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07 August 2017

Retro-style game about Syrian refugee’s experience will make you laugh and cry

Path Out is an RPG adventure game like no others. 

It lures you in with its nostalgic, 16-bit aesthetic but its aims are anything but reassuring. 

Based on designer Abdullah Karam’s experience as a Syrian refugee escaping from the civil war to neighbouring Turkey, Path Out wants players to feel “right at home while creating friction with the portrayed content”, German developer Georg Hobmeier from Causa Creations said. 

A tale of both immersion and alienation, the game entices the nostalgic player with a Final Fantasy VI-like ambiance only to ironically create distance with humorously well-placed video commentaries.  

Image: screengrab/causa creations

Path Out‘s first episode, which is now available in demo form on Itch.io (the full game will be out in early October), starts off in a dark forest in Northern Syria, where the main character, in a yellow T-shirt, has just lost its way after being smuggled. 

It doesn’t matter where you decide to go, death awaits you whether it’s a minefield or a Syrian soldier.

But worry you not, because Karam himself is popping up on the top left corner to troll you with a pre-recorded, YouTuber-style reaction video: 

“You just killed me man,” he says, while laughing at his own, virtual demise. 

Then, the scene jumps back to 2011 in Karam’s old bedroom in Hama, central Syria, during a sadly common power outage at the start of the civil war. 

After carrying out a few quests on behalf of your parents, you get out to explore the neighbourhood, not without the omni-present commentary on stereotypes. 

Image: screengrab/causa creations

Karam’s actual house was a modern building, not the large, Arab-style courtyard in the game, but the designer himself invites players to “enjoy the cliche” in another video. A camel in the streets, though, inspires only contempt. “C’mon, we don’t have camels in the streets in Syria, only in tourist places. C’mon guys, stop the racism,” he says in another pop-up video. 

As explained by Hobmeier and Karam, the video commentaries allow the game to “reflect upon itself” or at least reflect some of the tensions that developers had when displaying such material. 

“Obviously, even members of the team had their own conception about how Syria would look like in a game. Instead of making it clean, we decided for this element to show these tensions,” Hobmeier said.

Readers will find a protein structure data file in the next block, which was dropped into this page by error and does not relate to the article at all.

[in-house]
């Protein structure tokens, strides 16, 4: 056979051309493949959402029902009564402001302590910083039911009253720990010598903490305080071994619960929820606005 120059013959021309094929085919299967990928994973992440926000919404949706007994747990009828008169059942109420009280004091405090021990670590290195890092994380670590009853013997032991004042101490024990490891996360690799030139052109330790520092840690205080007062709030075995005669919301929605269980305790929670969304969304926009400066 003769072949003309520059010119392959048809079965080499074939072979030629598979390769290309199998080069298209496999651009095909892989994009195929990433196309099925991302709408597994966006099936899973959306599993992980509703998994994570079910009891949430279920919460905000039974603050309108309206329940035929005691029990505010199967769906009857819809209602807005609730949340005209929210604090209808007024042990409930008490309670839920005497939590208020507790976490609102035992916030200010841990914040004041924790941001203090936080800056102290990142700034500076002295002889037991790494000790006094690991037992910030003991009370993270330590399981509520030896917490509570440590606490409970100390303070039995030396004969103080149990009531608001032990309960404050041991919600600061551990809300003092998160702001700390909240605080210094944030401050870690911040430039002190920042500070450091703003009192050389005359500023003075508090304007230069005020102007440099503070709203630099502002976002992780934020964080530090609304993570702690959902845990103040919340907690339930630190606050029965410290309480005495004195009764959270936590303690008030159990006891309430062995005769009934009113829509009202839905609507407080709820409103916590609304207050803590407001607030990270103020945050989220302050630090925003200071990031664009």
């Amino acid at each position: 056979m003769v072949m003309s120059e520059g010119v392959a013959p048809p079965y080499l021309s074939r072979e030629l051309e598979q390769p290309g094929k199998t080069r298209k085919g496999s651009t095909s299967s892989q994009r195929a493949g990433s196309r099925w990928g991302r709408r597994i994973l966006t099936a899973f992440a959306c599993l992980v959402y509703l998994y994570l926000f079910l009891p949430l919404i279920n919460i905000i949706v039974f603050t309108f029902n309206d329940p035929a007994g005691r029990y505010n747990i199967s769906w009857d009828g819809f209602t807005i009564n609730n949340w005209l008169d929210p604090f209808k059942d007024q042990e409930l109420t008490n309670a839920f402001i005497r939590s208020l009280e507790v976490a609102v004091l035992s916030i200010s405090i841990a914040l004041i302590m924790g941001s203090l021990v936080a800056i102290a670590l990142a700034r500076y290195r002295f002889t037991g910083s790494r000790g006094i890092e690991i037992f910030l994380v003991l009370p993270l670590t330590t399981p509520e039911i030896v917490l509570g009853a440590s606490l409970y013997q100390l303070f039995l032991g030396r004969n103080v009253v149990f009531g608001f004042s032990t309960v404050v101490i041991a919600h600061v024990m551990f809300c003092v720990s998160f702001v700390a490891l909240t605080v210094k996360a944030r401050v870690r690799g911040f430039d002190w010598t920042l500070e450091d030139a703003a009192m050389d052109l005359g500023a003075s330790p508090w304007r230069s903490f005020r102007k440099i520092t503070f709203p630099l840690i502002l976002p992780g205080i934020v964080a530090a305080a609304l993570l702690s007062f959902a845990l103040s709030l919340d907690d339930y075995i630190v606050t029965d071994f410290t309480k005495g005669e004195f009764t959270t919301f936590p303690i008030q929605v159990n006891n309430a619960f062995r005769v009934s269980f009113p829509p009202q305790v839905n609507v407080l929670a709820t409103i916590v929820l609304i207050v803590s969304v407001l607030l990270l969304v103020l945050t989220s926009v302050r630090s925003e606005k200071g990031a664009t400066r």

It also allows for reality to enter this non-realistic depiction of a real adventure, reminding the player that “while this is just a game this little character one is playing is a real person.”

“This is a meta game, we also try to extend when exhibiting the game [as shown in the below image], where Abdullah is showcasing the game, dressed like the main character. Or the other way around?”

Karam met Causa Creations’ Hobmeier, who had experience in creating games about migration such as Frontiers and From Darkness, by chance at a cultural event in Salzburg. 

Together they came up with the idea to combine Karam’s tragic story of fleeing Syria with his desire to get involved in game design, getting on board also American illustrator Brian Main to serve as mentor. 

The RPG game format came almost naturally as per Causa’s previous works and Karam’s interest in Japanese games and drawing style.

“Both audio and graphic design draw quite heavily on the standards of the genre, while trying to portray Abdullah’s environment and story at the same time,” Hobmeier said of the game design. “We wanted to find the perfect mix of Syrian architecture and pixel art to form our very own special style.”

The plot itself is deceivingly simple and straightforward, and in its tiniest details perfectly mirrors the atmosphere of mutual suspicion and distrust at the start of the revolution. Even in the first few scenes, the character discourages you from talking to and trusting a certain neighbour on the account that he might be a spy for the Syrian regime. 

Image: screengrab/causa creations

As observed by Edwin Evans-Thirlwel on Eurogamer, “the continual prospect of betrayal is one of Path Out‘s more harrowing aspects – lost in the bombed-out wilderness of Aleppo with little besides a pocketful of cash, you have no choice but to take the game’s smugglers at their word.”

It’s worth not revealing too much of Karam’s odyssey in 2014, when he fled Syria to avoid being drafted into the Syrian Army. “We would very much let people experience the details of his ordeal with the game,” Hobmeier said. 

“Many Europeans have a poor understanding what it means to lose a home, to be in an active war, to have one’s entire life torn apart by violence and atrocities. Path Out is meant to show especially to younger gamers, what it means to lose almost everything.”

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